Home News Project showcases vibrant, multilingual work of city poet

Project showcases vibrant, multilingual work of city poet

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International Mother Language Day was celebrated on Wednesday and the AVBOB Poetry Project showcased the vibrant, multilingual work of Sizakele Nkosi, poet, children’s writer and creative writing lecturer at Sol Plaatje University in Kimberley.

Sizakele Nkosi believe poets should use language that is true to them. Picture: Supplied

WHILE South Africans are proud of having 11 official languages, it is generally accepted that publishing books in indigenous languages is challenging, especially when it comes to poetry.

International Mother Language Day was celebrated on Wednesday and the AVBOB Poetry Project showcased the vibrant, multilingual work of Sizakele Nkosi, poet, children’s writer and creative writing lecturer at Sol Plaatje University in Kimberley.

Nkosi has facilitated poetry and jazz sessions through her House of Siza platform for years. Her debut collection, “u-Grand, Malume?” was published by Botsotso last year.

Most of the poems in the collection are in English, but its title tells us that Nkosi has a fine ear for the gritty, cosmopolitan slang of Johannesburg’s city streets.

These are poems firmly rooted in our present moment, but Nkosi also looks backward, preserving what is in danger of being lost.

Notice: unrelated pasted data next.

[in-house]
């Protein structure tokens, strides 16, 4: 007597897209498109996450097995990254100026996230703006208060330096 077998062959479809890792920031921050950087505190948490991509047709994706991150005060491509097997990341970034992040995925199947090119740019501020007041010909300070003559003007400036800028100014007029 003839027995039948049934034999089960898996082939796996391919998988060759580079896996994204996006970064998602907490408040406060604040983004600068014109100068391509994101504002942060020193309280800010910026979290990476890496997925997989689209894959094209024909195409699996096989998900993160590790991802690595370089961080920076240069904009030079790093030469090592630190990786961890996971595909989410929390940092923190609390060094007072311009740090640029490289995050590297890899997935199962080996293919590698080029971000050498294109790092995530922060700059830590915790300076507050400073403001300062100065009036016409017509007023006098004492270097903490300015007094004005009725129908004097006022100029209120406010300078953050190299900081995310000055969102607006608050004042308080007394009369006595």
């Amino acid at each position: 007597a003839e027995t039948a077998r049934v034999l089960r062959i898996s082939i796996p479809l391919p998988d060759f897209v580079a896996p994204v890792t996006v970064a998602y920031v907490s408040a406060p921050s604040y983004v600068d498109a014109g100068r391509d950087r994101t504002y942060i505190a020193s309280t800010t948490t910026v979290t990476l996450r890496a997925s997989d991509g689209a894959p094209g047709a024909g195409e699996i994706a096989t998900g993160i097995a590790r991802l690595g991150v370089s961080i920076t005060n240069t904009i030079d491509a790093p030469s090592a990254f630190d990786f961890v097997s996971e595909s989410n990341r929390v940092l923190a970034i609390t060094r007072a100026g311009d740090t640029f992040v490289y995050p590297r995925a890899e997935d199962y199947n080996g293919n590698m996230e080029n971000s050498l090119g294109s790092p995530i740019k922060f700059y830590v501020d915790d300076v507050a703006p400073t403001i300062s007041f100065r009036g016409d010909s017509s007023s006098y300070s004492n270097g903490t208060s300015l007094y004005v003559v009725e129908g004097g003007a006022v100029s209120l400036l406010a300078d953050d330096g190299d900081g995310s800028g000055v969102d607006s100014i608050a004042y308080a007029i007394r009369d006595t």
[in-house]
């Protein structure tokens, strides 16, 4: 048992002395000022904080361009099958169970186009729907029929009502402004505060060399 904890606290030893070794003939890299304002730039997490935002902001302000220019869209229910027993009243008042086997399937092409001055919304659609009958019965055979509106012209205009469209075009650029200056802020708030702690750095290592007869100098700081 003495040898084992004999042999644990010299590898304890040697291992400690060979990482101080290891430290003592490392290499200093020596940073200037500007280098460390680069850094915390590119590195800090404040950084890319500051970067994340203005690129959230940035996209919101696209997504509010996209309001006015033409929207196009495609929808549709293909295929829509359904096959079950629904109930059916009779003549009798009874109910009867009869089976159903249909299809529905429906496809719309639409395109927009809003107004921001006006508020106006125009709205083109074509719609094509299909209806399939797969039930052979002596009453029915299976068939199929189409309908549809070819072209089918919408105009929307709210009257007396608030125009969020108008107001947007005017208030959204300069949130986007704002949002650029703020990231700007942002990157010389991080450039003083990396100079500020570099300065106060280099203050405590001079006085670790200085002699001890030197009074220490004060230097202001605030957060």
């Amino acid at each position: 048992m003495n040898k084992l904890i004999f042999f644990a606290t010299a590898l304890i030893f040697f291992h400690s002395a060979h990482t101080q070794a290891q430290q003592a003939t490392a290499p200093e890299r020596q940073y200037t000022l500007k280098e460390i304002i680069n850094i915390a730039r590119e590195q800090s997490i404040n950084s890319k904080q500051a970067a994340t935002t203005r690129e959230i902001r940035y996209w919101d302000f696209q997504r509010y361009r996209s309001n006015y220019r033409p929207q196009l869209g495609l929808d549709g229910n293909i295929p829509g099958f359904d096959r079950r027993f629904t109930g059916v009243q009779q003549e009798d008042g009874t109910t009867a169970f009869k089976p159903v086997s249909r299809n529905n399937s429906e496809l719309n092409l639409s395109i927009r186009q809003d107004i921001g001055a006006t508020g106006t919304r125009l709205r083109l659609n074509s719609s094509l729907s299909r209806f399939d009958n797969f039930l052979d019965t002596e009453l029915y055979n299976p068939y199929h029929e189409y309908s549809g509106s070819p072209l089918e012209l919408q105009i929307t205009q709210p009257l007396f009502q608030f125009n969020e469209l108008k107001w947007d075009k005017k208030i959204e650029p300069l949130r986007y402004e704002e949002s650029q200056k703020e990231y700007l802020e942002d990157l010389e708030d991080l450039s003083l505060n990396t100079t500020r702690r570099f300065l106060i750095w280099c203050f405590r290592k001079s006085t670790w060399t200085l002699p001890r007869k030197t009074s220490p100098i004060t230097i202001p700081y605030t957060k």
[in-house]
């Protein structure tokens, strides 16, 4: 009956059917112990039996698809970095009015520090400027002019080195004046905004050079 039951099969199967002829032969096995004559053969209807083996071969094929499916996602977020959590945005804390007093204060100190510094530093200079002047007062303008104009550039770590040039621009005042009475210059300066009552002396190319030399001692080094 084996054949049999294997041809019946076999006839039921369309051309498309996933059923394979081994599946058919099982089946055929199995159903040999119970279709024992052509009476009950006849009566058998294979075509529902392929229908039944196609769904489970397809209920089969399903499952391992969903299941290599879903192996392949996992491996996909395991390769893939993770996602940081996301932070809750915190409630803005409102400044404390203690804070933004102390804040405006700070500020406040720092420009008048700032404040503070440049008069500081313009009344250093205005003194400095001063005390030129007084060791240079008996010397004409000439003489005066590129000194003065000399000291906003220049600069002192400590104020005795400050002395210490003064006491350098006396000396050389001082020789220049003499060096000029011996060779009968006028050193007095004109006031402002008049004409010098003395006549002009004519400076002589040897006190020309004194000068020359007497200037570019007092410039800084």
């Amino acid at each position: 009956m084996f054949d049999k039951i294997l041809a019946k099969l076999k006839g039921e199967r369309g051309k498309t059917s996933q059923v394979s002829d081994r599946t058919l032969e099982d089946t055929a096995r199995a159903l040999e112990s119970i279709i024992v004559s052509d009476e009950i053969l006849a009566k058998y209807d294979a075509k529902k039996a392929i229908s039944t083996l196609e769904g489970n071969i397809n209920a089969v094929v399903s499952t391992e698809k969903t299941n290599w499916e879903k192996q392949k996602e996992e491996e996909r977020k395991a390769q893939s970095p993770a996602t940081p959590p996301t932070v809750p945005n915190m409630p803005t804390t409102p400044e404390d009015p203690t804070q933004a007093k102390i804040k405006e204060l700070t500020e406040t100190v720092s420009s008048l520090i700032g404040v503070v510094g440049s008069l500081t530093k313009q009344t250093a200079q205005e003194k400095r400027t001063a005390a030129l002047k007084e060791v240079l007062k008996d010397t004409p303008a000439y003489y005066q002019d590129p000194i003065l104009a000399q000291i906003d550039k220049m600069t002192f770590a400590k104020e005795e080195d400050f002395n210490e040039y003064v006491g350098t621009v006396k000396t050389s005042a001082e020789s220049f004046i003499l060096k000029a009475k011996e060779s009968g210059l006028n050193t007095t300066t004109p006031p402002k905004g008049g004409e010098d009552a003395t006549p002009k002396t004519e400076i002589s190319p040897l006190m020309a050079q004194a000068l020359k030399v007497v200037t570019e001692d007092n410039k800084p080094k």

“’u-Grand, Malume?’ is used as a respectful greeting to men. It is a way of checking in on one’s uncles, the older men who play such a critical role in black families.

“But I grew up without an uncle. My uncle Mandla was killed by the police in the US and my uncle Jabulani disappeared in exile, fighting for the liberation of black people in South Africa,” Nkosi said.

She explained that the collection is inspired by the language, the everyday lives of the people.

“These poems are my way of preserving and celebrating the people in the township and bringing my uncles’ spirits back home.”

Several poems are first presented in isiZulu, her first language, and then translated into English. “I wanted to write in a language that is accessible to the people I’m writing about.”

As someone who moves between languages, it is not surprising that some poems presented themselves in isiZulu first and others in English. But even the English poems carry traces of isiZulu, both from KwaZulu-Natal and from Soweto.

A helpful glossary has been added to make isiZulu words more accessible to an English-speaking audience.

The important thing, she says, is for languages to keep moving.

“I believe poets should use language that is true to them, that expresses them. If we write in English, it should be the English that we use every day. Our indigenous languages shouldn’t be stuck in some pure form either.”

In “Music Tour”, Nkosi memorably shows what it feels like to keep moving forward while simultaneously looking back and honouring what went before. She takes the reader on a musical road trip through the streets of Soweto.

She is optimistic about the future of poetry in indigenous languages.

“There is still this false belief that black people don’t read. This collection is proof that they do. These poems have already sparked conversation and critical discussions about our current social realities,” Nkosi said.

The AVBOB poetry competition will reopen its doors in August. Since the project’s inception, it has been committed to promoting poetry in all of South Africa’s official languages.

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